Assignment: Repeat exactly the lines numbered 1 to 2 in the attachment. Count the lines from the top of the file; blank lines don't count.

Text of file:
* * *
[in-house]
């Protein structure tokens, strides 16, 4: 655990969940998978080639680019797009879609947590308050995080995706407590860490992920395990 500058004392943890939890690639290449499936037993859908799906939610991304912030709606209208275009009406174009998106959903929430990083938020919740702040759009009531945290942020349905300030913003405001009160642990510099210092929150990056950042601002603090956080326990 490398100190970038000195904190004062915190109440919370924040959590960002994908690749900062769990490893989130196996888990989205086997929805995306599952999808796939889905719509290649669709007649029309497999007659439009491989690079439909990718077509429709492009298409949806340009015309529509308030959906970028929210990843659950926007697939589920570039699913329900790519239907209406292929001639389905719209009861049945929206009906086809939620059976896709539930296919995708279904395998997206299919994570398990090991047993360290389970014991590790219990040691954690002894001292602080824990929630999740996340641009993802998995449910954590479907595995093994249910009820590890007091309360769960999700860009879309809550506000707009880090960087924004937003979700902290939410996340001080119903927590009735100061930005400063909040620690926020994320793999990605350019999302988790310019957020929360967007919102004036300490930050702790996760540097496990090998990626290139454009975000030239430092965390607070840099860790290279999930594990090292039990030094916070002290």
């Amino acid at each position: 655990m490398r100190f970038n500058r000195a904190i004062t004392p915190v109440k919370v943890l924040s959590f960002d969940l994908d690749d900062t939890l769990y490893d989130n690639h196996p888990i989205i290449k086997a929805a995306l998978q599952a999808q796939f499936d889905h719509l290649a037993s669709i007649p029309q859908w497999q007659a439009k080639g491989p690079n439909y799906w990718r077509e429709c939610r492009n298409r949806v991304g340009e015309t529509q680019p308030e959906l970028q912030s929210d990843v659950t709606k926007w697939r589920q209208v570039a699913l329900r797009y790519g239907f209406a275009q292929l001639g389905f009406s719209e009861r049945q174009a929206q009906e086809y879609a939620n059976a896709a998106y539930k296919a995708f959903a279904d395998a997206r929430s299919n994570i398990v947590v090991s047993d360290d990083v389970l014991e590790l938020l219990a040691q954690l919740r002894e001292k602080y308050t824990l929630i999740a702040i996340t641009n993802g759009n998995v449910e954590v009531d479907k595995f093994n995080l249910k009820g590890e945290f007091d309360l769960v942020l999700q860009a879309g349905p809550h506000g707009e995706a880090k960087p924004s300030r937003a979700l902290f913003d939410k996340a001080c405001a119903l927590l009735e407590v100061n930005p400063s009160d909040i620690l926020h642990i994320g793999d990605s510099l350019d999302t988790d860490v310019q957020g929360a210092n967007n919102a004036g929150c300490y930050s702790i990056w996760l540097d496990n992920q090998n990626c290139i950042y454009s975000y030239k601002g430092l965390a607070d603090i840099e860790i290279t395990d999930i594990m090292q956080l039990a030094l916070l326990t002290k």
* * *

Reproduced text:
[in-house]
């Protein structure tokens, strides 16, 4: 655990969940998978080639680019797009879609947590308050995080995706407590860490992920395990 500058004392943890939890690639290449499936037993859908799906939610991304912030709606209208275009009406174009998106959903929430990083938020919740702040759009009531945290942020349905300030913003405001009160642990510099210092929150990056950042601002603090956080326990 490398100190970038000195904190004062915190109440919370924040959590960002994908690749900062769990490893989130196996888990989205086997929805995306599952999808796939889905719509290649669709007649029309497999007659439009491989690079439909990718077509429709492009298409949806340009015309529509308030959906970028929210990843659950926007697939589920570039699913329900790519239907209406292929001639389905719209009861049945929206009906086809939620059976896709539930296919995708279904395998997206299919994570398990090991047993360290389970014991590790219990040691954690002894001292602080824990929630999740996340641009993802998995449910954590479907595995093994249910009820590890007091309360769960999700860009879309809550506000707009880090960087924004937003979700902290939410996340001080119903927590009735100061930005400063909040620690926020994320793999990605350019999302988790310019957020929360967007919102004036300490930050702790996760540097496990090998990626290139454009975000030239430092965390607070840099860790290279999930594990090292039990030094916070002290």